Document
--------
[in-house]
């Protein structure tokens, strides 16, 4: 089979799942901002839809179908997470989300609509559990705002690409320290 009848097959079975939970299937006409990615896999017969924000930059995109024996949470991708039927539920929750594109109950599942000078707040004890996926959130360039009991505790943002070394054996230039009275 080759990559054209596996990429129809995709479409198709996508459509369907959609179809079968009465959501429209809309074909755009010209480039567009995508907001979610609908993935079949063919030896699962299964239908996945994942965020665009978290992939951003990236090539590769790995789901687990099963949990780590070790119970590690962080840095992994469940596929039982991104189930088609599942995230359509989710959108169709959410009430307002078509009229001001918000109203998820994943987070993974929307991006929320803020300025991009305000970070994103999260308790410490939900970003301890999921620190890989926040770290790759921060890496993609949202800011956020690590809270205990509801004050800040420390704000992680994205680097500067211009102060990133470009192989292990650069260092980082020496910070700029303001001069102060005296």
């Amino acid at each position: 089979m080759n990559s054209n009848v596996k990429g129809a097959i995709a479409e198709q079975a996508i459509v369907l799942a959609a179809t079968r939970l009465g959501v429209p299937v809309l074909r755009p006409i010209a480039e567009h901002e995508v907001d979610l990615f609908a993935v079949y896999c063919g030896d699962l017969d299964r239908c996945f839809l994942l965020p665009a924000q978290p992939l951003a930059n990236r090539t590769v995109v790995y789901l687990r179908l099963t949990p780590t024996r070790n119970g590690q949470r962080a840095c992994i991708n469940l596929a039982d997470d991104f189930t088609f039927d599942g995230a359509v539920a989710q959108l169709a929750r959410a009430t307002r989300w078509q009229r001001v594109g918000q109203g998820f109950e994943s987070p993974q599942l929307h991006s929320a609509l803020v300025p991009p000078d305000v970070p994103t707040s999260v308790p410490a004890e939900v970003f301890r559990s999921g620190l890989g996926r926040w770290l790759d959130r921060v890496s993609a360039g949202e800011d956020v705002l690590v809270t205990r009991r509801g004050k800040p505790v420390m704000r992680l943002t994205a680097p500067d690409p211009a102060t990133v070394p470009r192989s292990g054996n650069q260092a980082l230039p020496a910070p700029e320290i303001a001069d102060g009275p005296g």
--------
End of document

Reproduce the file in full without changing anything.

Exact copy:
[in-house]
């Protein structure tokens, strides 16, 4: 089979799942901002839809179908997470989300609509559990705002690409320290 009848097959079975939970299937006409990615896999017969924000930059995109024996949470991708039927539920929750594109109950599942000078707040004890996926959130360039009991505790943002070394054996230039009275 080759990559054209596996990429129809995709479409198709996508459509369907959609179809079968009465959501429209809309074909755009010209480039567009995508907001979610609908993935079949063919030896699962299964239908996945994942965020665009978290992939951003990236090539590769790995789901687990099963949990780590070790119970590690962080840095992994469940596929039982991104189930088609599942995230359509989710959108169709959410009430307002078509009229001001918000109203998820994943987070993974929307991006929320803020300025991009305000970070994103999260308790410490939900970003301890999921620190890989926040770290790759921060890496993609949202800011956020690590809270205990509801004050800040420390704000992680994205680097500067211009102060990133470009192989292990650069260092980082020496910070700029303001001069102060005296």
């Amino acid at each position: 089979m080759n990559s054209n009848v596996k990429g129809a097959i995709a479409e198709q079975a996508i459509v369907l799942a959609a179809t079968r939970l009465g959501v429209p299937v809309l074909r755009p006409i010209a480039e567009h901002e995508v907001d979610l990615f609908a993935v079949y896999c063919g030896d699962l017969d299964r239908c996945f839809l994942l965020p665009a924000q978290p992939l951003a930059n990236r090539t590769v995109v790995y789901l687990r179908l099963t949990p780590t024996r070790n119970g590690q949470r962080a840095c992994i991708n469940l596929a039982d997470d991104f189930t088609f039927d599942g995230a359509v539920a989710q959108l169709a929750r959410a009430t307002r989300w078509q009229r001001v594109g918000q109203g998820f109950e994943s987070p993974q599942l929307h991006s929320a609509l803020v300025p991009p000078d305000v970070p994103t707040s999260v308790p410490a004890e939900v970003f301890r559990s999921g620190l890989g996926r926040w770290l790759d959130r921060v890496s993609a360039g949202e800011d956020v705002l690590v809270t205990r009991r509801g004050k800040p505790v420390m704000r992680l943002t994205a680097p500067d690409p211009a102060t990133v070394p470009r192989s292990g054996n650069q260092a980082l230039p020496a910070p700029e320290i303001a001069d102060g009275p005296g």